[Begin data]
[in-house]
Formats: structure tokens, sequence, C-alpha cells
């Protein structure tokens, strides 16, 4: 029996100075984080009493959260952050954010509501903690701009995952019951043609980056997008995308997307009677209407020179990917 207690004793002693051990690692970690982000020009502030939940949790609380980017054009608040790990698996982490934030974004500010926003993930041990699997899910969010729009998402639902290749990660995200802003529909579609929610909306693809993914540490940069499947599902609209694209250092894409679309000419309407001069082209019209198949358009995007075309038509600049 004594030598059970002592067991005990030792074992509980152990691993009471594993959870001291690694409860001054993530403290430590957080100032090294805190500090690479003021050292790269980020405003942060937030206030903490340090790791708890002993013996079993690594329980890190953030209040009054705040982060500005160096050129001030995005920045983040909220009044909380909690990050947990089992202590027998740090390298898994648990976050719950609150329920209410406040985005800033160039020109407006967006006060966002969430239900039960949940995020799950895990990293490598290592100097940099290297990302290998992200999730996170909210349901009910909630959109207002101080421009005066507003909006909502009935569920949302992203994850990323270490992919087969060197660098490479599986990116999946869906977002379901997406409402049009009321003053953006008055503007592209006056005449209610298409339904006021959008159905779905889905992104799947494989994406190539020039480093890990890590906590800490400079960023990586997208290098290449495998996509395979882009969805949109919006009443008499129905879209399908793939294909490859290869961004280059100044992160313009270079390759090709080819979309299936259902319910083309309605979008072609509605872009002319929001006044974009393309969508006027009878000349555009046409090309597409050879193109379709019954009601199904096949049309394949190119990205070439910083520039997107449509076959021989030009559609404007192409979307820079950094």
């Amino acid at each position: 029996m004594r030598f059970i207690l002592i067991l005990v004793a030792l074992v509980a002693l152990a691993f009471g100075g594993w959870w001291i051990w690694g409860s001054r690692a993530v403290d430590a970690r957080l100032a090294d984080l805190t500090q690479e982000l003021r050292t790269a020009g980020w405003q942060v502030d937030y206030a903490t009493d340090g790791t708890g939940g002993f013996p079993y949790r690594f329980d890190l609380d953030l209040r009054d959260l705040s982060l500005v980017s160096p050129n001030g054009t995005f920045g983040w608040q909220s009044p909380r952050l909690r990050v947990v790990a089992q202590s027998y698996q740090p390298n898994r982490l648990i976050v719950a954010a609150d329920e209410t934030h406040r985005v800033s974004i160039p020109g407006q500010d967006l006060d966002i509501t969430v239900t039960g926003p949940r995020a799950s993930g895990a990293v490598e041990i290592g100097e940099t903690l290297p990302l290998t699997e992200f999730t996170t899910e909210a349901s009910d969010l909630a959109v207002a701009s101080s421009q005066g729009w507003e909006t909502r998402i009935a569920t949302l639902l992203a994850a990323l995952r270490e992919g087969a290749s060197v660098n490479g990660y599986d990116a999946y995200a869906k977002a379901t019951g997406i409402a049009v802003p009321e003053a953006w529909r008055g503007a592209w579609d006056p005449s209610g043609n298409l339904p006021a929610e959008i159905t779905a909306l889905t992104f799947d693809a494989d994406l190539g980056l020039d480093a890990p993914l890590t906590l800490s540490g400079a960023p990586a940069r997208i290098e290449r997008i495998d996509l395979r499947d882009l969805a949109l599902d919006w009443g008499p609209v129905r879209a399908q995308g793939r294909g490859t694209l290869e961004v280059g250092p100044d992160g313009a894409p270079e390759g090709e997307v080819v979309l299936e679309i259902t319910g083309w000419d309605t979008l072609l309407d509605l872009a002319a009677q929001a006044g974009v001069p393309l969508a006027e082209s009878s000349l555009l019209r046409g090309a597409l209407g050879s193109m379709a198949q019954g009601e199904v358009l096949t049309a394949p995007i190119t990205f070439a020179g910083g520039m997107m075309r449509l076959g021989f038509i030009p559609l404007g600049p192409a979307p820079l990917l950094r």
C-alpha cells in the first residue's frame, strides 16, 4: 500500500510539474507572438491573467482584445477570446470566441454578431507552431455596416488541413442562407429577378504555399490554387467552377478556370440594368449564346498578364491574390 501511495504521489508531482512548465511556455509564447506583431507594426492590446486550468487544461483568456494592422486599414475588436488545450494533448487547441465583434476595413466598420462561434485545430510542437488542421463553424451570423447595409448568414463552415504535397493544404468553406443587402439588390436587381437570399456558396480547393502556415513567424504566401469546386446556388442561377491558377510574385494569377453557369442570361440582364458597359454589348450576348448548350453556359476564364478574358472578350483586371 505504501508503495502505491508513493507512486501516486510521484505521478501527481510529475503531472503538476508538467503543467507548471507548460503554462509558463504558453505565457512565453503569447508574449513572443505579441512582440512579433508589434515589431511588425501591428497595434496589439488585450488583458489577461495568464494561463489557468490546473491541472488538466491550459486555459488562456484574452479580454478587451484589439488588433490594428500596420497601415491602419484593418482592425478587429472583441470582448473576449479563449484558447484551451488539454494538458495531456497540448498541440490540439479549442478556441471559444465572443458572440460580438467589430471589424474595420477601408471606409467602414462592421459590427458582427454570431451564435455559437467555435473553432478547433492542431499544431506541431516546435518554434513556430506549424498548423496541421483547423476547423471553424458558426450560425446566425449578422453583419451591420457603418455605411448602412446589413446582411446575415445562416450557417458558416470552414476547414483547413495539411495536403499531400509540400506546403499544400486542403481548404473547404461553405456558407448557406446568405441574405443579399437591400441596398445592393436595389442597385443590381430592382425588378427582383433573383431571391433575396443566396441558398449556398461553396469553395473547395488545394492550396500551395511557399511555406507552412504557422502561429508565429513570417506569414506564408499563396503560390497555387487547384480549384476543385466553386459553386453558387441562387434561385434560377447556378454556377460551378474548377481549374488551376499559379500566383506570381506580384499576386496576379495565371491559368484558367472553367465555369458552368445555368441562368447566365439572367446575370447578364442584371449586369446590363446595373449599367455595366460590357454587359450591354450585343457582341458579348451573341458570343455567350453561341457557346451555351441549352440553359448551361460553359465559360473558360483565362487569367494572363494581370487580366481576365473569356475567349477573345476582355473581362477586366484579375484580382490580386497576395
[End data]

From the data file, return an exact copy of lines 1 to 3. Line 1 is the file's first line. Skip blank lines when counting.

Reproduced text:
[in-house]
Formats: structure tokens, sequence, C-alpha cells
């Protein structure tokens, strides 16, 4: 029996100075984080009493959260952050954010509501903690701009995952019951043609980056997008995308997307009677209407020179990917 207690004793002693051990690692970690982000020009502030939940949790609380980017054009608040790990698996982490934030974004500010926003993930041990699997899910969010729009998402639902290749990660995200802003529909579609929610909306693809993914540490940069499947599902609209694209250092894409679309000419309407001069082209019209198949358009995007075309038509600049 004594030598059970002592067991005990030792074992509980152990691993009471594993959870001291690694409860001054993530403290430590957080100032090294805190500090690479003021050292790269980020405003942060937030206030903490340090790791708890002993013996079993690594329980890190953030209040009054705040982060500005160096050129001030995005920045983040909220009044909380909690990050947990089992202590027998740090390298898994648990976050719950609150329920209410406040985005800033160039020109407006967006006060966002969430239900039960949940995020799950895990990293490598290592100097940099290297990302290998992200999730996170909210349901009910909630959109207002101080421009005066507003909006909502009935569920949302992203994850990323270490992919087969060197660098490479599986990116999946869906977002379901997406409402049009009321003053953006008055503007592209006056005449209610298409339904006021959008159905779905889905992104799947494989994406190539020039480093890990890590906590800490400079960023990586997208290098290449495998996509395979882009969805949109919006009443008499129905879209399908793939294909490859290869961004280059100044992160313009270079390759090709080819979309299936259902319910083309309605979008072609509605872009002319929001006044974009393309969508006027009878000349555009046409090309597409050879193109379709019954009601199904096949049309394949190119990205070439910083520039997107449509076959021989030009559609404007192409979307820079950094």